by Mark M. Neder

Mark likes working around the world, formally as an ESL teacher, in the future, who knows. At one time, Mark enjoyed skiing, scuba diving, and exploring strange lands. Now all he has time for is studying, working on projects, and sometimes playing golf.

Instructional Objective The learners will be able to identify legitimate INTERNET command sequences. The game will focus on basic VAX Notes, Telnet, and e-mail commands.

Learners/Context The players are students and faculty in a university setting. They should have prior knowledge of the INTERNET and the type of information it can provide for a researcher. They should be attending or have gone through an introductory course or workshop designed to teach them the basic commands for E-Mail, VAX Notes, and Telnet. This card game will work best as an optional exercise in conjunction with such a workshop.

Rationale One of the most prevalent problems encountered while using the INTERNET is to give the computer the correct commands in the correct order. Although there are many shells that will take some of this burden from the end user, there will be times when the user is unceremoniously dumped in the middle of an unfriendly computer environment. When this happens, an understanding of basic commands and procedures will be very helpful.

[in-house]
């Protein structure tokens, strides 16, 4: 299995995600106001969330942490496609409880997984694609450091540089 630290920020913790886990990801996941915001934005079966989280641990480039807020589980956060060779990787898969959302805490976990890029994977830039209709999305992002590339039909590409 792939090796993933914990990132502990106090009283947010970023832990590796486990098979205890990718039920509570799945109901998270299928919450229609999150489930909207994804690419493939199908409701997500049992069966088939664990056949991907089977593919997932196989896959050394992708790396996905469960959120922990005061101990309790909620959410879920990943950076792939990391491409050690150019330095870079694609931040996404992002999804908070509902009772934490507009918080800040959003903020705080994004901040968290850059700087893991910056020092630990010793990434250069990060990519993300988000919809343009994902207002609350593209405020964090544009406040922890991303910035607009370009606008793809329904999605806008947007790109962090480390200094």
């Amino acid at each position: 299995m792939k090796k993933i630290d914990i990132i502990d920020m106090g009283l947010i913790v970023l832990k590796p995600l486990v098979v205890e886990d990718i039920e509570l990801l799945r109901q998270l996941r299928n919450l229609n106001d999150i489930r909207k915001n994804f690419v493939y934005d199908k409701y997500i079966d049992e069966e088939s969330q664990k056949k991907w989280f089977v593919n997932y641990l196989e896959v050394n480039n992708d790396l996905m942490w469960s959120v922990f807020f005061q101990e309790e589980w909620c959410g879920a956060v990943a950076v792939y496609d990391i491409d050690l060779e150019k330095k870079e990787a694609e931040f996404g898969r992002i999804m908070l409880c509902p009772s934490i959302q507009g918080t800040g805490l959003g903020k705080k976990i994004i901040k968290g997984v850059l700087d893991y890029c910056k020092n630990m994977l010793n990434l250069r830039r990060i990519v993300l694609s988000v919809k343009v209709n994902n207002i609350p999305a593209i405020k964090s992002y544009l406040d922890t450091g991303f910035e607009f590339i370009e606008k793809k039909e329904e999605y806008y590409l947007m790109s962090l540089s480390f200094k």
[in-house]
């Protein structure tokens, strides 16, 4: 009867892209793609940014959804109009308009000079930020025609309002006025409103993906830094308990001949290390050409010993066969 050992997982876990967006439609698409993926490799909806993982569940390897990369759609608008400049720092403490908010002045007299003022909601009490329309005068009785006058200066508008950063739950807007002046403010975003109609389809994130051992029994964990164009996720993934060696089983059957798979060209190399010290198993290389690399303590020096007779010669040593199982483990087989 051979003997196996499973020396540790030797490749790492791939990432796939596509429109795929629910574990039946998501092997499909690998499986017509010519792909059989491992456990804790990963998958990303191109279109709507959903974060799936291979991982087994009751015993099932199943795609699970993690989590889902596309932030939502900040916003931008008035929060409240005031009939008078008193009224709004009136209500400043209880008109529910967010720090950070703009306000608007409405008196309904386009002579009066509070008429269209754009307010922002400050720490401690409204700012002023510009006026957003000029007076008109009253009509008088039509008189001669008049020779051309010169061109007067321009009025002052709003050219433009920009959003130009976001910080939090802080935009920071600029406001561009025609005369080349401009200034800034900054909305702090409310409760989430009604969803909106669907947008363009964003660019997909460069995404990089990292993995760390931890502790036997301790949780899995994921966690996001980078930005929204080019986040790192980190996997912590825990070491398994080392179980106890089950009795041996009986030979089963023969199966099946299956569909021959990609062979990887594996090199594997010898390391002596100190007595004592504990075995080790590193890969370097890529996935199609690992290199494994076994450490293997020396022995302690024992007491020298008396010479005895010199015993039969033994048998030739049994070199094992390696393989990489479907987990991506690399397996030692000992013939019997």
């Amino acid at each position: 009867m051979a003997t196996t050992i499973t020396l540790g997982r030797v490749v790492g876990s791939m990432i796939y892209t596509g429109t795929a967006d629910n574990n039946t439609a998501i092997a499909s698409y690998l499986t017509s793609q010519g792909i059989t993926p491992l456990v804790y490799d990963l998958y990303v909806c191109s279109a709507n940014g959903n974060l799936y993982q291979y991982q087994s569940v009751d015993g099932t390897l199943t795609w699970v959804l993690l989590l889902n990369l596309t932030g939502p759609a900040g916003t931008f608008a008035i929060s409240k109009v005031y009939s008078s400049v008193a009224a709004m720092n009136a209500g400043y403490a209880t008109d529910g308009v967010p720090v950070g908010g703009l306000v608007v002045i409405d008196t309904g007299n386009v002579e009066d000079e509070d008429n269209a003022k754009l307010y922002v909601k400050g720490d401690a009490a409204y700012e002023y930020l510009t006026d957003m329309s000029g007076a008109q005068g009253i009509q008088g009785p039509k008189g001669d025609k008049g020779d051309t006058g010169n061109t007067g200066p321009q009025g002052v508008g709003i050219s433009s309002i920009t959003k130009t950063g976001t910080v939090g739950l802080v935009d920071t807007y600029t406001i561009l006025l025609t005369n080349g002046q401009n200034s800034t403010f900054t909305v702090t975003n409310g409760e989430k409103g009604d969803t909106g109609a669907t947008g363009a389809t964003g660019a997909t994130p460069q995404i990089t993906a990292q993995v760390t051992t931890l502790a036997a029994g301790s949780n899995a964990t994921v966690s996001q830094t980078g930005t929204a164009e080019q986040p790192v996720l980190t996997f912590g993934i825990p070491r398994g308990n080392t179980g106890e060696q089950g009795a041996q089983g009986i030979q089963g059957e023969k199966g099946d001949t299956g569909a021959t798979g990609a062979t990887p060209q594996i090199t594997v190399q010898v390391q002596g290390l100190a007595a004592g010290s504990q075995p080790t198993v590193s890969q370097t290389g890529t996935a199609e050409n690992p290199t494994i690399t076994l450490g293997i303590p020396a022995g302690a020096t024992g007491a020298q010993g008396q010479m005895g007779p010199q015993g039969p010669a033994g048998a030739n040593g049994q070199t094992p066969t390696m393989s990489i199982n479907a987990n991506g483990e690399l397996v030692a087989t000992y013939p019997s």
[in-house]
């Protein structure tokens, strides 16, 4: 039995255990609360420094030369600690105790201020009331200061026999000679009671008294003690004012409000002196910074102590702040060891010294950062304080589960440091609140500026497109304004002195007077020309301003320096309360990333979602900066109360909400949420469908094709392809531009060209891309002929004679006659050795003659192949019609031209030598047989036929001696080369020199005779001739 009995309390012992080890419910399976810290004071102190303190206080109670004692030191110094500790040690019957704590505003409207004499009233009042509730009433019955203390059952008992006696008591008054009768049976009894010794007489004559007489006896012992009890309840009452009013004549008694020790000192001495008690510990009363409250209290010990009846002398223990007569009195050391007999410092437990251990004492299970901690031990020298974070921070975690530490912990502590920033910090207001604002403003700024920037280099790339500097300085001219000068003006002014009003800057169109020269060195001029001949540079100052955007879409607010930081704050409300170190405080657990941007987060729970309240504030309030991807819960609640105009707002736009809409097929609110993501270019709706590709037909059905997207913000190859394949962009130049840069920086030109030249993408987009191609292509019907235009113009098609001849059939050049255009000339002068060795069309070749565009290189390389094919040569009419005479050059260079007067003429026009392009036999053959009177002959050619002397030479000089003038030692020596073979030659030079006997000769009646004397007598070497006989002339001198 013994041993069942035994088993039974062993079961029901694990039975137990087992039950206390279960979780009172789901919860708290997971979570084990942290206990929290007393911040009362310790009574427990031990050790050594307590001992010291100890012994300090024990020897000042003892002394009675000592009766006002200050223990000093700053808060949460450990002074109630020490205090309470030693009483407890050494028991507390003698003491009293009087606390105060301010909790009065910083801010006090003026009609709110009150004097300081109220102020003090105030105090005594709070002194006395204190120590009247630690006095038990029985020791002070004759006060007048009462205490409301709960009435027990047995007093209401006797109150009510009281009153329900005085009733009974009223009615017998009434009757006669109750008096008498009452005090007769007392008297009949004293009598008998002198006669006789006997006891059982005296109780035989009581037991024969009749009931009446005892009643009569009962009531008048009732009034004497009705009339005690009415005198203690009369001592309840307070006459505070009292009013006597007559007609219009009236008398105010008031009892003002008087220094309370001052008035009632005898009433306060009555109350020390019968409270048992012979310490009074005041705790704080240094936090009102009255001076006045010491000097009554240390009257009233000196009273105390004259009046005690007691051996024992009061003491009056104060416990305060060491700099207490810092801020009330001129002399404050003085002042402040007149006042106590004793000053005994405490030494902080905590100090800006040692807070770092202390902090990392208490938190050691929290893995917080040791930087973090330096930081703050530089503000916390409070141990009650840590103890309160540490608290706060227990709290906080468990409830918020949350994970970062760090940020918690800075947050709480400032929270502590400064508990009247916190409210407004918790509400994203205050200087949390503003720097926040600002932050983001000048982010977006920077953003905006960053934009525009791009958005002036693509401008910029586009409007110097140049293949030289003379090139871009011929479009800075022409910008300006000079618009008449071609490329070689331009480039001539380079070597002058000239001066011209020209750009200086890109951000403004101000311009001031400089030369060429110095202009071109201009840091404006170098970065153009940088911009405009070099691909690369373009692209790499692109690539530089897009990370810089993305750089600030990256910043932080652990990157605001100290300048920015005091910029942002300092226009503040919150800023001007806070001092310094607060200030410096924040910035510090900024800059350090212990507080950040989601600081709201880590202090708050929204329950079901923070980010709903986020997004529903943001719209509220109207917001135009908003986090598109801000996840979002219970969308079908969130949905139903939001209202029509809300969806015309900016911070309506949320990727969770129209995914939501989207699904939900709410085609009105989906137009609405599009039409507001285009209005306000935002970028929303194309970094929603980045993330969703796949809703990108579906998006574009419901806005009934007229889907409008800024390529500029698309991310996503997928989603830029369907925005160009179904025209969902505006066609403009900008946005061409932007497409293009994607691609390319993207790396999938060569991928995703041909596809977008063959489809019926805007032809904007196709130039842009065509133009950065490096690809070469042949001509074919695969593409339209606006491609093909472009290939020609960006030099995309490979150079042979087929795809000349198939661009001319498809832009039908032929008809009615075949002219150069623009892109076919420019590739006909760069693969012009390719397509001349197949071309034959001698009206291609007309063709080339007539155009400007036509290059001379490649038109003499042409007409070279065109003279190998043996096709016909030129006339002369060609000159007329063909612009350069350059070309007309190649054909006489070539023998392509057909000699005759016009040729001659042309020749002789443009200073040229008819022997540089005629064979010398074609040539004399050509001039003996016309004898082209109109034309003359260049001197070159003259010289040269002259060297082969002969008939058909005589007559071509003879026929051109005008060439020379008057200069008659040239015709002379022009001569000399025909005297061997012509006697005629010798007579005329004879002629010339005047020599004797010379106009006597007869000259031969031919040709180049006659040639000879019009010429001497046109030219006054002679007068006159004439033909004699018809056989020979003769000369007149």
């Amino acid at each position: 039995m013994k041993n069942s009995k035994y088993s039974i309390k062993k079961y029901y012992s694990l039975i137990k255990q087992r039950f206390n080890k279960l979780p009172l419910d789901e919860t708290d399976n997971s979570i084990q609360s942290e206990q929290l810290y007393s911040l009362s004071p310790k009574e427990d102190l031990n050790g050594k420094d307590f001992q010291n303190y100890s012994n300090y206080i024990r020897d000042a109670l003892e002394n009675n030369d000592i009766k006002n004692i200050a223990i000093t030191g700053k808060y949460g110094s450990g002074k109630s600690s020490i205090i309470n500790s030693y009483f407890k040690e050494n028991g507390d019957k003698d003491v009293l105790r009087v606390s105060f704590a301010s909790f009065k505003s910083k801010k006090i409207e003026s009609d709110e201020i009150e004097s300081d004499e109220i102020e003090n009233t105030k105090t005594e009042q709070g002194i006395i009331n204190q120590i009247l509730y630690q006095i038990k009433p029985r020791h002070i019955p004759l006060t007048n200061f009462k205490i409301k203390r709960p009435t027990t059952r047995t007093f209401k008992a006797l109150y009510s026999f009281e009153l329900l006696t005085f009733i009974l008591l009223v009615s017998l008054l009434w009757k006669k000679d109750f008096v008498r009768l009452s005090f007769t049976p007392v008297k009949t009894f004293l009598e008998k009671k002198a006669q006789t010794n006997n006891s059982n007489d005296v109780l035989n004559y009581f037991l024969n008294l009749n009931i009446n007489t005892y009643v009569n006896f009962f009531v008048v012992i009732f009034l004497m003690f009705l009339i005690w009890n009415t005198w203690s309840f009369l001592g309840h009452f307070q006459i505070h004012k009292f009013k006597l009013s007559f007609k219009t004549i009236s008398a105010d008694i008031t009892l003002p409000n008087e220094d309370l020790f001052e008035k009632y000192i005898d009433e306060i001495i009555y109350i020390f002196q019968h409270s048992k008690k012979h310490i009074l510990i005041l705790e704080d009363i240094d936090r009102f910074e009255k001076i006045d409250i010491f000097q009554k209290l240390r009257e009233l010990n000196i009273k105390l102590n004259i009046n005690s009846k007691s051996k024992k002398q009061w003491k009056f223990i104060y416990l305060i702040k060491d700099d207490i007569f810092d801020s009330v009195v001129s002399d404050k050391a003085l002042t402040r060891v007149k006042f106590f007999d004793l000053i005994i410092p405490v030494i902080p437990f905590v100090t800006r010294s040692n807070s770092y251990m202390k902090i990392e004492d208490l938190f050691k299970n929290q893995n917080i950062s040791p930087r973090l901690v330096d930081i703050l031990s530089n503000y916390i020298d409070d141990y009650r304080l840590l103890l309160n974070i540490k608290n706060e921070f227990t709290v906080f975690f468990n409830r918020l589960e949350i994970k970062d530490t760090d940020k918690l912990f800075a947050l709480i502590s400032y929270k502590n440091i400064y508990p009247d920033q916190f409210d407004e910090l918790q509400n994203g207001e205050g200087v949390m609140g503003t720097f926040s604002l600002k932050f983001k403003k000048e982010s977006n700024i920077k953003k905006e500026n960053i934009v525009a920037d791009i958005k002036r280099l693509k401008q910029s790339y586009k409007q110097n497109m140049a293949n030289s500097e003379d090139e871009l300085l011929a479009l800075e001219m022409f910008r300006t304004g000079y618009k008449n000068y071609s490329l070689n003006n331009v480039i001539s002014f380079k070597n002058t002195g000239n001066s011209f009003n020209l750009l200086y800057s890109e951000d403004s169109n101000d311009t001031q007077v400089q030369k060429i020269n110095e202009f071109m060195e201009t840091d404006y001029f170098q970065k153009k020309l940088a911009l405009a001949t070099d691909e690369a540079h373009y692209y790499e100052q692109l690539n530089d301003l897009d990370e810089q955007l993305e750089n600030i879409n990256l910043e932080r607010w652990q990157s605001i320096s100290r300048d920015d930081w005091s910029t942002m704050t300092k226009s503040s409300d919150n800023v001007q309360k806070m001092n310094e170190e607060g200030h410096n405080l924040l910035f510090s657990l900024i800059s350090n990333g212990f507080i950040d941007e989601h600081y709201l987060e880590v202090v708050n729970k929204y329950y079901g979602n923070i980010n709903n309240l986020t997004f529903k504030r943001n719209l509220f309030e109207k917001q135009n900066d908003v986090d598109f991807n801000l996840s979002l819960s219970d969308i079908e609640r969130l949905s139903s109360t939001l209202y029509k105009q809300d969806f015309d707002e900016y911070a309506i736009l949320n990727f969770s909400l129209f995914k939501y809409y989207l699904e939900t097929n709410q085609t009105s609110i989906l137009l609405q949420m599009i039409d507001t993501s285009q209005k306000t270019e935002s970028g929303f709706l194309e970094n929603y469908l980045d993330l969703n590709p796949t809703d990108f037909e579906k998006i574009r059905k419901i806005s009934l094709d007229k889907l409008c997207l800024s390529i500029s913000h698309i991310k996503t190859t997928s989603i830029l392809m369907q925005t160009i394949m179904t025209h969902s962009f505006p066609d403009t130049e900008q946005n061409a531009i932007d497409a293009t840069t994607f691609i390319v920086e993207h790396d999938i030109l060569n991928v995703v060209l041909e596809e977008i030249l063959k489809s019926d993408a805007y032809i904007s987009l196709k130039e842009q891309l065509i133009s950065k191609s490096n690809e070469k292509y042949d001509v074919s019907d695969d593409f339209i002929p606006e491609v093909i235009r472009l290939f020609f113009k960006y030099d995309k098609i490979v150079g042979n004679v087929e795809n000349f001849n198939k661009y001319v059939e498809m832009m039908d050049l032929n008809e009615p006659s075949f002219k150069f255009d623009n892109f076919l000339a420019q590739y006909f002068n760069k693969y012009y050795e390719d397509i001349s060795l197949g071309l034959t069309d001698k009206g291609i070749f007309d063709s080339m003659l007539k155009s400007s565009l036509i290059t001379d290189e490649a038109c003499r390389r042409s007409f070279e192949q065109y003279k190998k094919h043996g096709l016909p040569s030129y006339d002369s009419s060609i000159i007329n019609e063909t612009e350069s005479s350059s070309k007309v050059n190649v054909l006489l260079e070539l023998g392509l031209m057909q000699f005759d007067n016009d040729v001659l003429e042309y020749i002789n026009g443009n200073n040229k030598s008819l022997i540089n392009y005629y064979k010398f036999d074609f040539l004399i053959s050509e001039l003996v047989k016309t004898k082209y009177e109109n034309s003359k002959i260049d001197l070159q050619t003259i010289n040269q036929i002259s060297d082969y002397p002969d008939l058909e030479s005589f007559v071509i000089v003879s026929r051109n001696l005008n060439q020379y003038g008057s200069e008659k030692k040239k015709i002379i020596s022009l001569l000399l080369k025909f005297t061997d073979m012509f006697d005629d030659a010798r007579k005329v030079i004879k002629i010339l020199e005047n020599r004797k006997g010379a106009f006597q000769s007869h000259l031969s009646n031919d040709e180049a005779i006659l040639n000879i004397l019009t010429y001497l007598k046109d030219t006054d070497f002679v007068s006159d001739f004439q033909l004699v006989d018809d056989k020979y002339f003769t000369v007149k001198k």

A card game is useful for practicing and learning the above types of commands for several reasons. First, the competitive nature of the game will add excitement and interest to an otherwise sterile topic. Second, the players will be able to practice using the commands without the frustration that learning them on the INTERNET could produce. Third, players will see alternative methods of giving commands through the other players' tricks. Finally, it will break up a long workshop that is mainly procedurally based.